The U.S. Patent Trial and Appeal Board squandered at least $5.09 million in taxpayer money on paralegals who did anything but their jobs. Yet what's more appalling is that the Commerce Department inspector general's report on this scandal recommends no firings or legal action.
The report says “substantial, pervasive waste ... endured for more than four years,” beginning in 2010. Supposedly working from home, board paralegals were paid for 50 to 75 hours of “non-production time” per 80-hour pay period.
They also received annual performance bonuses worth thousands of dollars — for watching TV, listening to radio, web-surfing, emailing, using social media and online shopping sites, exercising, doing household chores, reading and doing volunteer work. Meanwhile, paralegals in the appeals board office were reading e-books.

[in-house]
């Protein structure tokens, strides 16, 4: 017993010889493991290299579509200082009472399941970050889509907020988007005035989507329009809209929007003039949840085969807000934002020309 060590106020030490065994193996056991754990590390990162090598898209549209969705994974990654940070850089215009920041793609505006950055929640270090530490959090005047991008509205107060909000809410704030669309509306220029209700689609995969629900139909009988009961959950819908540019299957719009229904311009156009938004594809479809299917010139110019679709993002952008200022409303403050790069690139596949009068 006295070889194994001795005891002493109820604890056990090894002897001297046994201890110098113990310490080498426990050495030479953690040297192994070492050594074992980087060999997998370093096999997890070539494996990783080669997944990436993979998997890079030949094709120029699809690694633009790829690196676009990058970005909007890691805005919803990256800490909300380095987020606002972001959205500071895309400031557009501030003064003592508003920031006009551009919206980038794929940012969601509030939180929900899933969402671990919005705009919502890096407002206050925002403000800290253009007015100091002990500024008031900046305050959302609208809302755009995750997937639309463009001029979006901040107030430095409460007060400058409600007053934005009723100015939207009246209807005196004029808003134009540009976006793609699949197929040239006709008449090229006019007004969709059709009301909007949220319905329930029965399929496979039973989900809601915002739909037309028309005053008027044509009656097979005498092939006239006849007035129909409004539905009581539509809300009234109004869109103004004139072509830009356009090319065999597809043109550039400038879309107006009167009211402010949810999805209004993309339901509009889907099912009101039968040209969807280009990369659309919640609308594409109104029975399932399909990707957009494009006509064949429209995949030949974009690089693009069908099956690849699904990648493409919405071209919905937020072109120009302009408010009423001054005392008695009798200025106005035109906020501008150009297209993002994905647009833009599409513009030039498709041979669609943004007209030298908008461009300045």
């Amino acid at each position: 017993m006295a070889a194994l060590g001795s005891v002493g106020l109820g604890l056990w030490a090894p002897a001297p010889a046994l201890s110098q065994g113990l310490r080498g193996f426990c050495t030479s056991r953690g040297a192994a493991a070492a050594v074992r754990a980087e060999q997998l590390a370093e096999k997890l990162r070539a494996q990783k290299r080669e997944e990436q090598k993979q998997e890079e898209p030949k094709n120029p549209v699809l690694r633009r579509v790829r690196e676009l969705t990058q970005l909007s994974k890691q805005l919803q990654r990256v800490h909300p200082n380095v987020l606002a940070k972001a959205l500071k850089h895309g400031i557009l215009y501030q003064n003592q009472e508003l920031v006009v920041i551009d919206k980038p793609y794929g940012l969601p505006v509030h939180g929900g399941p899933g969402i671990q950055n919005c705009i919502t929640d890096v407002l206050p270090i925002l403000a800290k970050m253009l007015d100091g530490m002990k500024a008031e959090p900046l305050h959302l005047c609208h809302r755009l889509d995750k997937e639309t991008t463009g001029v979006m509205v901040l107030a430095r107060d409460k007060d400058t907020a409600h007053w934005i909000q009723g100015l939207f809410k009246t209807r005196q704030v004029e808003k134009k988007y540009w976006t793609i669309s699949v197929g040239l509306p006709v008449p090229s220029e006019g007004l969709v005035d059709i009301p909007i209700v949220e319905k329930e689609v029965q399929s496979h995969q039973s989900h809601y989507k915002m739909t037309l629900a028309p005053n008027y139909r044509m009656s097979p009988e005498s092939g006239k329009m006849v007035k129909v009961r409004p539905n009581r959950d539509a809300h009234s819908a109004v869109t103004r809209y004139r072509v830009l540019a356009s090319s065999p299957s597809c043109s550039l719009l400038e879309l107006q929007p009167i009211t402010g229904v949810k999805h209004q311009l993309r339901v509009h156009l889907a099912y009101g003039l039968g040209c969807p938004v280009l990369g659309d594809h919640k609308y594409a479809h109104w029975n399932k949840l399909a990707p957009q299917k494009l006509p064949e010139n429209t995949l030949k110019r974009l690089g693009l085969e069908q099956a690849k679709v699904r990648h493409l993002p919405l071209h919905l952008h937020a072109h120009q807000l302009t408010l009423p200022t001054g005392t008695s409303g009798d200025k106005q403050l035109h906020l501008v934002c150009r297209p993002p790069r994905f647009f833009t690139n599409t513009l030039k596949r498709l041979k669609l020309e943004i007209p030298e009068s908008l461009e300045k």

The patent board, awaiting the end of a hiring freeze that kept it from adding judges, ignored such slacking by a paralegal staff it had expanded to help clear a backlog averaging 21,000 cases annually. Only when the IG's office became involved did the board take action.
The report recommends recovering the bonuses. But that's far short of full accountability. Taxpayers deserve to see those who issued and collected unearned paychecks and bonuses face firings and legal action — fitting consequences for their outrageous misconduct.
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